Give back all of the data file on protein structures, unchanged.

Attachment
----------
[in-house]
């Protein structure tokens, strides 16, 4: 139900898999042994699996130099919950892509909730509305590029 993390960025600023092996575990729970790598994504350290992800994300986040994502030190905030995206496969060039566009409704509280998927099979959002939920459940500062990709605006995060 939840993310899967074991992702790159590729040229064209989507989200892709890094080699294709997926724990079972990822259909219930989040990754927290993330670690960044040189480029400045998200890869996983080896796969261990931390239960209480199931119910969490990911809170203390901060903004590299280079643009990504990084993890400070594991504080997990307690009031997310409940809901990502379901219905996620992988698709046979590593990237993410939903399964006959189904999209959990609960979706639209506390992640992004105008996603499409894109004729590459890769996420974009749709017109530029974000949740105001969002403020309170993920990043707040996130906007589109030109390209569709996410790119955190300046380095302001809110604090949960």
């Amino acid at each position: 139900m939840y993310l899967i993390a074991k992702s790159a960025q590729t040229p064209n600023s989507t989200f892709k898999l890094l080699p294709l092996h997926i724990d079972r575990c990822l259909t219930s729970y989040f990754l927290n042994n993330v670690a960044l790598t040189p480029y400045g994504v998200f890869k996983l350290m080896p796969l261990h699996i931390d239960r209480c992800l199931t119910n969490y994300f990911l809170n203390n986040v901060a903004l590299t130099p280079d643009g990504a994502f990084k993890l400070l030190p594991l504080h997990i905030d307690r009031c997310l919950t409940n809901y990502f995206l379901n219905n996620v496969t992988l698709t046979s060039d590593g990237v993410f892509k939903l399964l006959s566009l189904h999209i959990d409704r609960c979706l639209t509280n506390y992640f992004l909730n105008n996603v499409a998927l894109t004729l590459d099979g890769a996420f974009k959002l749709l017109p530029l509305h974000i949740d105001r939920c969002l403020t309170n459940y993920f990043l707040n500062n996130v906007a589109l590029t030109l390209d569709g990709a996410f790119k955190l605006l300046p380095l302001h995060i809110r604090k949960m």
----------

[in-house]
């Protein structure tokens, strides 16, 4: 139900898999042994699996130099919950892509909730509305590029 993390960025600023092996575990729970790598994504350290992800994300986040994502030190905030995206496969060039566009409704509280998927099979959002939920459940500062990709605006995060 939840993310899967074991992702790159590729040229064209989507989200892709890094080699294709997926724990079972990822259909219930989040990754927290993330670690960044040189480029400045998200890869996983080896796969261990931390239960209480199931119910969490990911809170203390901060903004590299280079643009990504990084993890400070594991504080997990307690009031997310409940809901990502379901219905996620992988698709046979590593990237993410939903399964006959189904999209959990609960979706639209506390992640992004105008996603499409894109004729590459890769996420974009749709017109530029974000949740105001969002403020309170993920990043707040996130906007589109030109390209569709996410790119955190300046380095302001809110604090949960």
């Amino acid at each position: 139900m939840y993310l899967i993390a074991k992702s790159a960025q590729t040229p064209n600023s989507t989200f892709k898999l890094l080699p294709l092996h997926i724990d079972r575990c990822l259909t219930s729970y989040f990754l927290n042994n993330v670690a960044l790598t040189p480029y400045g994504v998200f890869k996983l350290m080896p796969l261990h699996i931390d239960r209480c992800l199931t119910n969490y994300f990911l809170n203390n986040v901060a903004l590299t130099p280079d643009g990504a994502f990084k993890l400070l030190p594991l504080h997990i905030d307690r009031c997310l919950t409940n809901y990502f995206l379901n219905n996620v496969t992988l698709t046979s060039d590593g990237v993410f892509k939903l399964l006959s566009l189904h999209i959990d409704r609960c979706l639209t509280n506390y992640f992004l909730n105008n996603v499409a998927l894109t004729l590459d099979g890769a996420f974009k959002l749709l017109p530029l509305h974000i949740d105001r939920c969002l403020t309170n459940y993920f990043l707040n500062n996130v906007a589109l590029t030109l390209d569709g990709a996410f790119k955190l605006l300046p380095l302001h995060i809110r604090k949960m």